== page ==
H: We had so much TIME to put this one together. Our first album was super reactive in terms of releases so it was really nice this time to have the whole thing done before deciding on the singles. Initially we looked at maybe toning stuff down visually to match the sound, getting a bit more serious with it, but it never really felt right- that’s not who we are as people or artists, so people would’ve gotten a big shock if that’s what they expected at gigs. We didn’t wanna leave behind the people who prefer our pop-leaning stuff, so having the visuals get more campy acts as a little bridge to bring those people along with us and maybe open them up to stuff they might not have listened to otherwise. Through the first album, our relationships with our photographer Giulia and Rose Chong Costumes became something special, so we really got to test the limits of our combined creativity and get more ambitious with the artwork as a whole!

Back to that villain era – how do Cry About It and Hocus Pocus differ from work you’ve previously put out?

J: Honestly a huge thing for me has always just been about surprising people, I always want a new song from us to feel like an event! In terms of Cry About It & Hocus Pocus though, there’s always this push & pull within us that’s between confidence & vulnerability and it feels like each song demonstrates each end of that spectrum! Also this might just be for me, but I love just how Big of a song Cry About It is + it feels like Hocus Pocus is me living my shoegaze fantasy alongside a true ballad. Pushing both ends is such a creatively exciting thing.

H: They’re less introspective, in a way! Less “this is how I’m feeling” and more “this is what I’m doing”, very action-focused but also a bit more morally grey? Previously, we were looking at interpersonal relationships, how to navigate situations where someone has hurt you or what happens when two people have both made mistakes. There’s a little less patience for that with the new releases, like Hocus Pocus is actually quite a nasty song! Keeping someone at arms length because you like the attention is objectively pretty cruel! With Cry About It, is it appropriate to put a stranger on fucking blast like that? We acknowledge the consequences in the songs, but I don’t think we could’ve written something where we’re so objectively in the wrong on the first album, but we have the ability to do that now.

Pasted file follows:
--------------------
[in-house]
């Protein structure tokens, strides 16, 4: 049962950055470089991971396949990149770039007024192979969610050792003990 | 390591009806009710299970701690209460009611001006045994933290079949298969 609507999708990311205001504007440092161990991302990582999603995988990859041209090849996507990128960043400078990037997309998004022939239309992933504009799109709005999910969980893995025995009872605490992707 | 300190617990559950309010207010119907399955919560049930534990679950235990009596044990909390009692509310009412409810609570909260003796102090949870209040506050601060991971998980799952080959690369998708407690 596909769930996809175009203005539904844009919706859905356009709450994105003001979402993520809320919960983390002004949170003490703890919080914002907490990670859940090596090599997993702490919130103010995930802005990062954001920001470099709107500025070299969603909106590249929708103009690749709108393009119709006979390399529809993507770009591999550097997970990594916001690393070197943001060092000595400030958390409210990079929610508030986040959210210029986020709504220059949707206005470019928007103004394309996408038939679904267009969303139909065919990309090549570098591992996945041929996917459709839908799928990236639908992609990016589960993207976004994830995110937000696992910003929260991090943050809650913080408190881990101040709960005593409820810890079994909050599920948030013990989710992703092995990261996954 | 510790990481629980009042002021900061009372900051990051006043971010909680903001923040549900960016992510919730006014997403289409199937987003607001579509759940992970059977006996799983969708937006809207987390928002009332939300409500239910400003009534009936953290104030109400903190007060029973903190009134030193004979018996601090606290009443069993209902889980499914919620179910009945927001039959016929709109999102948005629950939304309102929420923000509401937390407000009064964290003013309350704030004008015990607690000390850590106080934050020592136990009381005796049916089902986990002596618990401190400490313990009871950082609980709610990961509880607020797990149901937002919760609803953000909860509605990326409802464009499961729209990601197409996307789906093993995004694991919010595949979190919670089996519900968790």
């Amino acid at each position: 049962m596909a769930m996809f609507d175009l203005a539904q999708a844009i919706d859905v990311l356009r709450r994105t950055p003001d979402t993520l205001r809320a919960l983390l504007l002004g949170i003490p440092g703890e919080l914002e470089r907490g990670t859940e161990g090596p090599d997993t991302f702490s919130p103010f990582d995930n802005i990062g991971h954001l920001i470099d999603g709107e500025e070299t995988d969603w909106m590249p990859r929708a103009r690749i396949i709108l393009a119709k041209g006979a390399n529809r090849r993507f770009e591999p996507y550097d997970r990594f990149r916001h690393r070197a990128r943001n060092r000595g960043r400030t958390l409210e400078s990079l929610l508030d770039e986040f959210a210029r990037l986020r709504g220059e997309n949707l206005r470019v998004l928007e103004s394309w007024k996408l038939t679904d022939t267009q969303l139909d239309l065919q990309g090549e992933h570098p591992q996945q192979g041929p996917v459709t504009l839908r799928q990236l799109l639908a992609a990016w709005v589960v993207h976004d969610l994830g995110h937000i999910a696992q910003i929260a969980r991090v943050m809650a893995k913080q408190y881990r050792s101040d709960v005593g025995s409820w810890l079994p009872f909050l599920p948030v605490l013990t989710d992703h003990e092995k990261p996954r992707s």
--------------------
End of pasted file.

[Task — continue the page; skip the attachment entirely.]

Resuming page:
What was the biggest lesson for each of you while making your second album Spite Will Save Me, (out June 23rd!) – either professionally or personally?

H: When given the tools and the time to prioritise ourselves, we really make it work. Lockdown gave us a taste of what it would look like to make Cry Club a full-time job, and it was honestly incredible! We were writing almost every day, we had the space to take risks, let ourselves get sidetracked, fail a bit, and try again. Making music gets insanely expensive, and if you don’t already have that money on hand, you need to work yourself to the bone just to meet the costs of touring and releasing music the way you want to. I also had this simmering fear that I had just gotten lucky with a few songs, Cry Club is my first experience with songwriting and the music industry- I’m an acting graduate! I’m not a songwriter! But the sheer amount of songs we wrote in lockdown was astonishing- proof that this does work, we can make a career out of this. That small taste of full-time music motivated me to do everything in my power to make that a reality.

J: God I hate that the answer is patience. This record was written in 2020, then recorded in 2021 and then we’ve just had everything go wrong til now so the idea of it even coming out is just a massive relief haha. I think a huge thing as well is that this record helped boost our confidence in our own decision making, we’ve always had people tell us to trust ourselves more, and I think this record is just the next step in that process – with us coming to the end of the process feeling capable of making only bolder and stronger creative decisions in future.

What art were you each consuming while making this record? Books, music, film, food… what was inspiring you while creating? And are there any key inspirations or references that we can hear in the new music?

H: God so much, again it comes back to how much time we had in lockdown! I had the time to watch everything I had put off for ages, primarily Jojo’s Bizarre Adventure. That’s like essential Cry Club lore by this point, the soundtrack in particular leans so heavily on classic rock which I think subconsciously lead to us making songs like Somehow! I also finally played Undertale and Lisa which opened the door to explore horror for the first time. I was watching everything I could get my hands on, Hereditary and Midsommar, the Suspiria remake, Malignant, The Apostle, Blade, The Descent, The Ritual, The House That Jack Built. Probably not the healthiest mindset to be in but it absolutely influenced the heavier tone of this album from my perspective. Lots of massive theatre companies were streaming past performances for the first time as well, so I got to see a few of my favourite Beckett and Brecht plays for the first time! I really wanted to keep that theatricality in our work so it was a huge source of inspiration as well.